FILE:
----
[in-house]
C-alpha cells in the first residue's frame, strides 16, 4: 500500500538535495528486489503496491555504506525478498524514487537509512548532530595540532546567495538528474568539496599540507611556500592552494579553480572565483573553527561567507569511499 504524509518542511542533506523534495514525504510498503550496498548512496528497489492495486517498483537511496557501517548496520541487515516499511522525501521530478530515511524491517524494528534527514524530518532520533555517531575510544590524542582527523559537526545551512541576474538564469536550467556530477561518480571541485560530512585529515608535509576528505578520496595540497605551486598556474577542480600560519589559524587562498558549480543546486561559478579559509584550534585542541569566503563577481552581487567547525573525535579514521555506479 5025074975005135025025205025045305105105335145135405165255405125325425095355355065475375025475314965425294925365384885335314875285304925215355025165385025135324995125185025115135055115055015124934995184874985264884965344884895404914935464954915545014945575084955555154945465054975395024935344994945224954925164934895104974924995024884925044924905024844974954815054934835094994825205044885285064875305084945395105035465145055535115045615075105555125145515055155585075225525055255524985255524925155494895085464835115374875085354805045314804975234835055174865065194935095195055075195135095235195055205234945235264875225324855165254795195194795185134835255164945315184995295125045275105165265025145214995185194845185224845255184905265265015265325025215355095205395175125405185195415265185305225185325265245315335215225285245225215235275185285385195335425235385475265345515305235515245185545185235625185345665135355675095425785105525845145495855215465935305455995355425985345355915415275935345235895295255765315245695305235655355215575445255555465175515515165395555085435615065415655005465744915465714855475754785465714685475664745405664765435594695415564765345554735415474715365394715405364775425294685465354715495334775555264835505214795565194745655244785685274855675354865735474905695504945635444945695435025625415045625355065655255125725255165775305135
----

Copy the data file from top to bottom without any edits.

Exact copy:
[in-house]
C-alpha cells in the first residue's frame, strides 16, 4: 500500500538535495528486489503496491555504506525478498524514487537509512548532530595540532546567495538528474568539496599540507611556500592552494579553480572565483573553527561567507569511499 504524509518542511542533506523534495514525504510498503550496498548512496528497489492495486517498483537511496557501517548496520541487515516499511522525501521530478530515511524491517524494528534527514524530518532520533555517531575510544590524542582527523559537526545551512541576474538564469536550467556530477561518480571541485560530512585529515608535509576528505578520496595540497605551486598556474577542480600560519589559524587562498558549480543546486561559478579559509584550534585542541569566503563577481552581487567547525573525535579514521555506479 5025074975005135025025205025045305105105335145135405165255405125325425095355355065475375025475314965425294925365384885335314875285304925215355025165385025135324995125185025115135055115055015124934995184874985264884965344884895404914935464954915545014945575084955555154945465054975395024935344994945224954925164934895104974924995024884925044924905024844974954815054934835094994825205044885285064875305084945395105035465145055535115045615075105555125145515055155585075225525055255524985255524925155494895085464835115374875085354805045314804975234835055174865065194935095195055075195135095235195055205234945235264875225324855165254795195194795185134835255164945315184995295125045275105165265025145214995185194845185224845255184905265265015265325025215355095205395175125405185195415265185305225185325265245315335215225285245225215235275185285385195335425235385475265345515305235515245185545185235625185345665135355675095425785105525845145495855215465935305455995355425985345355915415275935345235895295255765315245695305235655355215575445255555465175515515165395555085435615065415655005465744915465714855475754785465714685475664745405664765435594695415564765345554735415474715365394715405364775425294685465354715495334775555264835505214795565194745655244785685274855675354865735474905695504945635444945695435025625415045625355065655255125725255165775305135